Head of regional law student’s association takes CARICOM to court

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Antigua’s representative to the Association of Caribbean Students for Equal Access to the Legal Profession (ACSEAL), is in full support of a legal challenge that was mounted by the president of the association who is taking CARICOM to court over unfair admission practices.
Jason Jones, president and co-founder of ACSEAL, recently initiated the legal proceedings in the Caribbean Court of Justice (CCJ) against the Council for Legal Education (CLE), the Council for Human and Social Development (COHSOD) and the Council for Trade and Economic Development (COTED), for the infringement of his rights, as a national of Trinidad and Tobago, to access vocational training in the region in order to become an Attorney-at-Law, eligible to practice within CARICOM member states.
J’moul A. Francis, the local representative for the association, said Jones opted for the legal route after other efforts failed. Outside of the legal challenge filed by the president, the group on a whole has sought the attention of CARICOM heads as they lobby for improved access to legal education in the region.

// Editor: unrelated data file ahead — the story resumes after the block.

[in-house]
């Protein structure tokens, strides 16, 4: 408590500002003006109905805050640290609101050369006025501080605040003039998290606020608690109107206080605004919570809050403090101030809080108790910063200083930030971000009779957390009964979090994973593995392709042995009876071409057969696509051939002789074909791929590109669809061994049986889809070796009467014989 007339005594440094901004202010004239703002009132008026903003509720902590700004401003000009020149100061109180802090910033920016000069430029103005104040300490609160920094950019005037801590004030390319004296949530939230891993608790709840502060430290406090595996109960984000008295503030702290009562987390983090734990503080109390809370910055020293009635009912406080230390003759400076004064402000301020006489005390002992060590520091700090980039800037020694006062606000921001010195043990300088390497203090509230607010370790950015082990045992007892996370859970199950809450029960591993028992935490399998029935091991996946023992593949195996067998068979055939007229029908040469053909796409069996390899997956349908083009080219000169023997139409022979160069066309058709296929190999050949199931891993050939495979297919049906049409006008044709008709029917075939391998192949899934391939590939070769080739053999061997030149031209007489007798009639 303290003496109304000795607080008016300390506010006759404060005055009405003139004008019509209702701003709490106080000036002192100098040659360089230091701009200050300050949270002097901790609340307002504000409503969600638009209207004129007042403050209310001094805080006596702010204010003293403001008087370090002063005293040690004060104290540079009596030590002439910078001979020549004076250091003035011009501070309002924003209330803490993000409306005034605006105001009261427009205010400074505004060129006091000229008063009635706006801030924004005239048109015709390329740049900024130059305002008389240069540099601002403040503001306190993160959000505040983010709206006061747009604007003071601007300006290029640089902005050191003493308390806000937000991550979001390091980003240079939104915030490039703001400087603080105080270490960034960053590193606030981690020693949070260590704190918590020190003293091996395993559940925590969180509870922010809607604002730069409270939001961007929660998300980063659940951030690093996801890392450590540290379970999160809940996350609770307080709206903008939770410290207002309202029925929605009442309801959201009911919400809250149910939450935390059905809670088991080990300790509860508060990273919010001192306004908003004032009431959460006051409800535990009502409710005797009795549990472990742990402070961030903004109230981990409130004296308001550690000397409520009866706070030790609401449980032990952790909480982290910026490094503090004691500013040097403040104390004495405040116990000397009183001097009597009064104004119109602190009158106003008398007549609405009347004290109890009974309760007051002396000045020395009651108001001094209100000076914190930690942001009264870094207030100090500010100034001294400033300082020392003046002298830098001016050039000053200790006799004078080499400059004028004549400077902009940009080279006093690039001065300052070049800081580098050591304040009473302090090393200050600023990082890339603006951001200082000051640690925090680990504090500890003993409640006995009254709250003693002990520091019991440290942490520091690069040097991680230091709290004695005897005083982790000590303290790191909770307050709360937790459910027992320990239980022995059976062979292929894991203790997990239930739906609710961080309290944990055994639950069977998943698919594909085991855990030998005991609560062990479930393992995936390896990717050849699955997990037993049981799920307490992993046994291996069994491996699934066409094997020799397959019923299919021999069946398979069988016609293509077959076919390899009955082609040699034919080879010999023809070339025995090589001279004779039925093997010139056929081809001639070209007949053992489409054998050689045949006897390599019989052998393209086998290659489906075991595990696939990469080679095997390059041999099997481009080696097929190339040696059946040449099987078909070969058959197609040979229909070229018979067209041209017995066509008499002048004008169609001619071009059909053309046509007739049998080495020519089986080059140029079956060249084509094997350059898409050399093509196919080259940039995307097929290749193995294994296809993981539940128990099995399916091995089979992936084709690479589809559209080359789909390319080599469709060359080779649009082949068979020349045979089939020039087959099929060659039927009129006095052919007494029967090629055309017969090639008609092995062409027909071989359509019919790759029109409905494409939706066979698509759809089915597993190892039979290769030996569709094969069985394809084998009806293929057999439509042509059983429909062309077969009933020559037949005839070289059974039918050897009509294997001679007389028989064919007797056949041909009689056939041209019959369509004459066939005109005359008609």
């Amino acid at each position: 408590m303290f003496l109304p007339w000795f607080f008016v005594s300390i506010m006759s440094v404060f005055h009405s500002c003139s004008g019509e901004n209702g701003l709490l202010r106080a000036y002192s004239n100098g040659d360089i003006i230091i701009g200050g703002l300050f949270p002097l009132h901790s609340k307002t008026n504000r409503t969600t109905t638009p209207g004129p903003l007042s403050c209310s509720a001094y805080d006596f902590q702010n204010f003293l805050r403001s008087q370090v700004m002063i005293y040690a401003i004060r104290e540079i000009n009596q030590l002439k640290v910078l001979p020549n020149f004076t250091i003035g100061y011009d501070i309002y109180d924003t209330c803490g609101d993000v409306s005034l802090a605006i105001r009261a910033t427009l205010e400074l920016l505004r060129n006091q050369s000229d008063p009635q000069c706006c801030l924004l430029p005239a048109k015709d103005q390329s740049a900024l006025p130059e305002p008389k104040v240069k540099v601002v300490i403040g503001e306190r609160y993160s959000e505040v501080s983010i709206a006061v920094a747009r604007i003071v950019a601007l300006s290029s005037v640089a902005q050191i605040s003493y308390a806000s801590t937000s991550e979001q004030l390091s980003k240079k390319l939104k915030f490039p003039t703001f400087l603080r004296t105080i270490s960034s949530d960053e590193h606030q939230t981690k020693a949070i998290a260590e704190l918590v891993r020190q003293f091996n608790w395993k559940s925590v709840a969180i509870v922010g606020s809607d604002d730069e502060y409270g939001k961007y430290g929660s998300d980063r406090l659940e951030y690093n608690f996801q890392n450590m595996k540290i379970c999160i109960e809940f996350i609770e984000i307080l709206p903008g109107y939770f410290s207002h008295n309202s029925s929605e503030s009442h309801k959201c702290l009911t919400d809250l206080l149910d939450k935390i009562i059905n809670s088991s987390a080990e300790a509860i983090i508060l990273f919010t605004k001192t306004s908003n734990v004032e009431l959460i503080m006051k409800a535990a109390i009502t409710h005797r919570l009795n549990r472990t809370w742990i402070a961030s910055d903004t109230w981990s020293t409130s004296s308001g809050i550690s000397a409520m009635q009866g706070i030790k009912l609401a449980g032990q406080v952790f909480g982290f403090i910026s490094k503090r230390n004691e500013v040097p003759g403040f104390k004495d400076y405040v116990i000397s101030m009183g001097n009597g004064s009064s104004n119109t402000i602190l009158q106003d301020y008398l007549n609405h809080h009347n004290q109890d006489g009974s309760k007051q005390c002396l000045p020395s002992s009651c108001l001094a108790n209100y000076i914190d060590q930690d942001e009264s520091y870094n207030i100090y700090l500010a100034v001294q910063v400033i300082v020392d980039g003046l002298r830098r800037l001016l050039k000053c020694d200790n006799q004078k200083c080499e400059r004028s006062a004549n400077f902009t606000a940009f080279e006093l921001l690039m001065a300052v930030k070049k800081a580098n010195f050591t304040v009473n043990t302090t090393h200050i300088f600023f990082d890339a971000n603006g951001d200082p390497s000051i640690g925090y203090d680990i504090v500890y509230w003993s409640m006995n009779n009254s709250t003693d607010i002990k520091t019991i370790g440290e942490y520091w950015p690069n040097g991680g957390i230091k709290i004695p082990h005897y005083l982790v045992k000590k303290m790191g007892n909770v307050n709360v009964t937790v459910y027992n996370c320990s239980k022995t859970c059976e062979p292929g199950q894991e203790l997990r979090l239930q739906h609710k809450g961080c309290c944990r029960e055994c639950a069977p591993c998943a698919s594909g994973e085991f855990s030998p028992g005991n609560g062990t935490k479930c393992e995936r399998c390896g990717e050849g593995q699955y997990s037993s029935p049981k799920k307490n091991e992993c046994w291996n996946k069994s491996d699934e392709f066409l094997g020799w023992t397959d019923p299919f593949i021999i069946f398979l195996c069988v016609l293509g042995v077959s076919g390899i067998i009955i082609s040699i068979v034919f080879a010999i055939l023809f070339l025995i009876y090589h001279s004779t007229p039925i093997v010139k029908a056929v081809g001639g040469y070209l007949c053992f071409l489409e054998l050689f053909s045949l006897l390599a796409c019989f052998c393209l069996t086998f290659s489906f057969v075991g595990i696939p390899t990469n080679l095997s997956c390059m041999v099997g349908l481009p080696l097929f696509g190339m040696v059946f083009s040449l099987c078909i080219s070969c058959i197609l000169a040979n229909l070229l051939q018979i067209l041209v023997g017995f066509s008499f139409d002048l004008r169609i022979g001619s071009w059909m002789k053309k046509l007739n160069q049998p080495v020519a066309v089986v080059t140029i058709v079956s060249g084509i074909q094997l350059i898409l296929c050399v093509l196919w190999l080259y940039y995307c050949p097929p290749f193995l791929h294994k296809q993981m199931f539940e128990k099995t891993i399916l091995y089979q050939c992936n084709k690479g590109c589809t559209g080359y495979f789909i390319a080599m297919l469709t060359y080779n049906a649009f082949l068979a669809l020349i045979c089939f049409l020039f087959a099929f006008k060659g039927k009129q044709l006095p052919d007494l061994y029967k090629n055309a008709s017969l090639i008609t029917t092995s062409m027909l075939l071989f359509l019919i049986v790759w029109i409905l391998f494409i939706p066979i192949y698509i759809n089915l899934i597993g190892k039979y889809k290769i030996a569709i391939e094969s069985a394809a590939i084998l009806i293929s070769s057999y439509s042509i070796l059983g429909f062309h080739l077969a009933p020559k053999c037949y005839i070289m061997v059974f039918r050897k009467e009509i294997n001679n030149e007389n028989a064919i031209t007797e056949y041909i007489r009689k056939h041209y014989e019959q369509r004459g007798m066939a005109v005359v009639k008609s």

“We felt that the diplomatic route was time-wasting and we were not [being taken] seriously. We felt taking the next step, which is taking the bodies that are responsible for free movement across the region, to the CCJ to get some reprieve [on] the matter,” Francis said.
According to the group, by agreement made among CARICOM Member States, pursuant to the Revised Treaty of Chaguaramas (RTC) and further, the Treaty establishing the Council for Legal Education, any CARICOM national can become an Attorney-at-Law eligible to practice in any Member State, after having first obtained a University of the West Indies (UWI) or an equivalent undergraduate law degree and then completed vocational training at one of the regional law schools.
However, since 1996, holders of non-UWI law degrees have consistently been denied equal access to the regional law schools on the basis of what it calls “an entrance examination fraught with discriminatory practices” that seemingly contradict CARICOM’s integration principles such as the acceptance of evidence of qualifications and movement of skilled community nationals.
ACSEAL says all holders of UWI law degrees are granted automatic exclusive entry to the regional law schools, regardless of their degree classification.
(More in today’s Daily Observer)

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